Sunday 18 September 2016

The Gulag Archipelago II - A Book Review

Under the Czars Russia produced many great writers, but under the Soviets there was only one, Alexander Solzhenitsyn. His Gulag Archipelago is a masterpiece, it is literature and a record of one of the most monstrous times in history. The Soviet Union, like Nazi Germany and Japan during the Second World War was a slave empire. Together they were the three slave empires of the Twentieth Century. Solzhenitsyn looks at the life of the Corrective Labour Camps, known as GULAG. And like a chain of islands, known as an archipelago, these camps spread right across the Soviet Union. Hence the title of "The Gulag Archipelago".

He starts off here in his second volume with the birth of the camps right at the start of the Russian Revolution. Then the first camp on Solovetsky, the building of the White Sea Canal and the spread of the camps throughout the Soviet Union. How the camps provided both free labour to build the Socialist economy, and that they also destroyed "through labour" those opposed in word, deed or thought to the Soviet Government. What does destroyed through labour mean? It means these people were worked to death. They were murdered as surely as if they had been shot, which the Soviet Government did as well.

He includes chapters on those loyal Communists sent to the Gulags, on how Gulag influenced the entire society, on the Zeks as the prisoners were known, on women, on the Guards, on the 58's (the political prisoners), on the Thiefs. It is hard to think of anything that has been left out. Throughout there are personal stories, things that he experienced and saw, things that others experienced. He includes stories on both those who survived and those who died. His research is impressive and his knowledge is extensive and he admits when he doesn't know something. How impressive is his research? This was the first real study of the Gulags and 40 years after it was published it is still one of the best. It just covers so many bases.

No book is perfect and it must be admitted that most people who start this book will not finish it, it is a heavy book in every sense of the word. This volume is volume 2 for a start, further it's nearly 700 pages long, thats a lot of reading. It is also about the death and destruction of millions of lives. To quote George Orwell out of context, most people do not want to read 700 pages of " If you want a picture of the future, imagine a boot stamping on a human face—forever". When it was written the Soviet Union existed, it no longer does. What I found interesting is how many things I found that were still current in the world.

Now let me quote from page 628 (it's a big book) and remember that this is written about Communism, but how it fits Liberalism and the world we live in now:

"The permanent lie becomes the only safe form of existence, in the same way as betrayal. Every wag of the tongue can be overheard by someone, every facial expression observed by someone. Therefore every word, if it does not have to be a direct lie, is nonetheless obligated not to contradict the general, common lie. There exists a collection of ready-made phrases, of labels, a selection of ready made lies. And not one single speech nor one single essay or article nor one single book - be it scientific, journalistic, critical, or "literary", so called - can exist without the use of primary cliche's. In the most scientific of texts it is required that someones false authority or false priority be upheld somewhere and that someone be cursed for telling the truth; without this lie even an academic work cannot see the light of day. And what can be said about those shrill meetings and trashy lunch-break gatherings where you are compelled to vote against your own opinion, to pretend to be glad over what distresses you (be it a new state loan, the lowering of piece rates, contributions to some tank column, Sunday work duties, or sending your children to help on the collective farm) and to express the deepest anger in areas which you couldn't care less - some kind of intangible, invisible violence in the West Indies or Paraguay?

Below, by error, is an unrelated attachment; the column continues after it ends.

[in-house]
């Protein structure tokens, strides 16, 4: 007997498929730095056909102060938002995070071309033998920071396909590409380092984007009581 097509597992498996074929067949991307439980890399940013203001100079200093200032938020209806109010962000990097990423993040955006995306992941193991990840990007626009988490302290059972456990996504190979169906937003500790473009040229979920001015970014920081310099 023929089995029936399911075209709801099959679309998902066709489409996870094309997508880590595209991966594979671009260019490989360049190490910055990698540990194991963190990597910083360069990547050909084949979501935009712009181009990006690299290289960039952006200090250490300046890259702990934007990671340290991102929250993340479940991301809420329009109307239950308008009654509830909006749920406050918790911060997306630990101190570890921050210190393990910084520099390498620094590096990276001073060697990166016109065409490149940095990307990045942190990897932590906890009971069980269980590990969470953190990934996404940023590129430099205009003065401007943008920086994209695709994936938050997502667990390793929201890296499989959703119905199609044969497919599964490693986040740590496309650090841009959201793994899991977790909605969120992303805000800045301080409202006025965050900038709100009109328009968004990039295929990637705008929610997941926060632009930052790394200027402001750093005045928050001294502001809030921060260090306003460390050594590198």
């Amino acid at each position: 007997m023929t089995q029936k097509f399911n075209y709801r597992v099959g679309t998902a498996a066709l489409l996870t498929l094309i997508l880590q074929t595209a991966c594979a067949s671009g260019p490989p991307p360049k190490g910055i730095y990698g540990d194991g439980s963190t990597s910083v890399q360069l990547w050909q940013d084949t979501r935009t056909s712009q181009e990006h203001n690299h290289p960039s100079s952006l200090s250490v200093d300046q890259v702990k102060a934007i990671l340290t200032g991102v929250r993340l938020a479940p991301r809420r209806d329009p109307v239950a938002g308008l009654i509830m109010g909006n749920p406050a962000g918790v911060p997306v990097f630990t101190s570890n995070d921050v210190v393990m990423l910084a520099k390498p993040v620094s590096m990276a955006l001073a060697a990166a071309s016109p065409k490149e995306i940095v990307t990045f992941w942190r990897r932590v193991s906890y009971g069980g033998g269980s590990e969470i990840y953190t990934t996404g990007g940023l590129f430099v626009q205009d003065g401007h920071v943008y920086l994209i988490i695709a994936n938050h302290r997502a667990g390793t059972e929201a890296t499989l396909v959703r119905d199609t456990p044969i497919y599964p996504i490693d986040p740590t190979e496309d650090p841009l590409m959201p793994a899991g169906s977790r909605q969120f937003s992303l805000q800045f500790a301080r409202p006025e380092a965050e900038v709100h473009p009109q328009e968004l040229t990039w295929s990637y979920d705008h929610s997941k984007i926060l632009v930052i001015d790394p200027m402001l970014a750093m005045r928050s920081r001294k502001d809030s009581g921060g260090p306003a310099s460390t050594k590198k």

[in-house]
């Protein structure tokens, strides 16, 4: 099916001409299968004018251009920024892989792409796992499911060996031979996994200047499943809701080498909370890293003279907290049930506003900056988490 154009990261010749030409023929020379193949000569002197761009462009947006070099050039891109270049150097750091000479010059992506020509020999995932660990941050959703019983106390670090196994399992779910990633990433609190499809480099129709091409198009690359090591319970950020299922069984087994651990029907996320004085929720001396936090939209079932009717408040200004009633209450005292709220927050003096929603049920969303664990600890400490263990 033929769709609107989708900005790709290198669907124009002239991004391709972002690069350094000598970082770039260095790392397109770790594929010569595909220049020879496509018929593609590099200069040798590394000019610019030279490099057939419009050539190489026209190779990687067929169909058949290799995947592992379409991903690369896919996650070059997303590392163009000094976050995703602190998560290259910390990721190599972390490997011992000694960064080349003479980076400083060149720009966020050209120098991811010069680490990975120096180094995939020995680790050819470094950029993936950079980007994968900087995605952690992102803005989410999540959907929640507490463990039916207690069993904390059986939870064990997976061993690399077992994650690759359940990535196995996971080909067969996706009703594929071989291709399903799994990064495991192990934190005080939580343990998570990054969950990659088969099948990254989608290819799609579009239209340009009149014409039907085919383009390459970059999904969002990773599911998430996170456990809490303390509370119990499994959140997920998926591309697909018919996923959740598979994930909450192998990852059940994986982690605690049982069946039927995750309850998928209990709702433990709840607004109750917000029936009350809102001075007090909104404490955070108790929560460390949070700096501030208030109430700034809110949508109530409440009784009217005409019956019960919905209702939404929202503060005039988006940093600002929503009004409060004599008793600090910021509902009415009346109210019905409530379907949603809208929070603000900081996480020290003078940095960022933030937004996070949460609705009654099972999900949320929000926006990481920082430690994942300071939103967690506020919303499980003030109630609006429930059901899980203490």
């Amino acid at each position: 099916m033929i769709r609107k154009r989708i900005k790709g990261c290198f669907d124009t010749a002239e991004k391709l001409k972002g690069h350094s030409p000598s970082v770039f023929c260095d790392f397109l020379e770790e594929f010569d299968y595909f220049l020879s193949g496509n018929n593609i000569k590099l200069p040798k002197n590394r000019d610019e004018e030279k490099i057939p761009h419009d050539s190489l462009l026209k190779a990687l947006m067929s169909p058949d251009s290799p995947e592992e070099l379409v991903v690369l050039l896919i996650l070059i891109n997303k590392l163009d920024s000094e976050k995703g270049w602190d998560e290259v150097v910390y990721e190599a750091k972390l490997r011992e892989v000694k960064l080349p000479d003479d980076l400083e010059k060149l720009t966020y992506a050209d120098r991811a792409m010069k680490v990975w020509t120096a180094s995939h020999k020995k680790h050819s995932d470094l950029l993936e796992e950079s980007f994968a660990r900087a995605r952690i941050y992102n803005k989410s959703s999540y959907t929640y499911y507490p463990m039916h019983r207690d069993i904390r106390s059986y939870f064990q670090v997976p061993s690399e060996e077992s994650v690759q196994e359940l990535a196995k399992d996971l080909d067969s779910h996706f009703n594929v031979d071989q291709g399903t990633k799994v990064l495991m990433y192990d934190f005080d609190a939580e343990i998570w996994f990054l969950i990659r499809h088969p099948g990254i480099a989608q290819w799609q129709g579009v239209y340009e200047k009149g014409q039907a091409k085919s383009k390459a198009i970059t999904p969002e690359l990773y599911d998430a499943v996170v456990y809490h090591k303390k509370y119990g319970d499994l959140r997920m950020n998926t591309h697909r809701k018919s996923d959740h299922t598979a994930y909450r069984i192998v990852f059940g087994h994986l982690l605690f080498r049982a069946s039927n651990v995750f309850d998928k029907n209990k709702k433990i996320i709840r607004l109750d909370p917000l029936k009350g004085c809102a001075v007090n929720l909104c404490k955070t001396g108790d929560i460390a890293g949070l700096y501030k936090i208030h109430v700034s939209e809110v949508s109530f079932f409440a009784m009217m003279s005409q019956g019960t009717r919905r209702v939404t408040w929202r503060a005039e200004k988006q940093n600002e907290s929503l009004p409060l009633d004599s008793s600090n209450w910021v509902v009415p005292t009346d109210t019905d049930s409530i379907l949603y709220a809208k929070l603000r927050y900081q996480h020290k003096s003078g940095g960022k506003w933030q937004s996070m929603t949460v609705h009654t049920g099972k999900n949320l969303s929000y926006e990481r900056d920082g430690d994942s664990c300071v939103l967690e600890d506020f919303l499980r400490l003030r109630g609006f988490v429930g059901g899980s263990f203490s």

In prison Tenno recalled with shame how two weeks before his own arrest he had lectured the sailors on "The Stalinist Constitution - The Most Democratic in the World." And of course not one word of it was sincere.

There is no man who has typed even one page...without lying. There is no man who has spoken from a rostrum...without lying. There is no man who has spoken into a microphone...without lying."

Things were much much worst then than now, but it is not hard to live in the modern West and not to understand what it is to live like that. That is why we fight!

See also:
Perished Comically - The Gulag Archipelago II
Anarcho-Tyranny in the Soviet Union

Upon Hope - A Traditional Conservative Future
Another Article You Might Like?

Debt, The Options


  1. The interesting thing about Solzhenitsyn is that he had such such a high profile back in the 70s and now he's been pretty much vanished down the memory hole. Criticisms of totalitarianism are no longer in favour, which is rather worrying.

    1. It just be remembered that Solzhenitsyn wrote about Communism and about the Soviet Union. When the Cold War was being waged they were topics of current affairs.

      What I find interesting is how much they reveal about the modern West by showing another time.

  2. " those opposed in word, deed or thought to the Soviet Government."

    Even to be perceived as being so even if you were not so.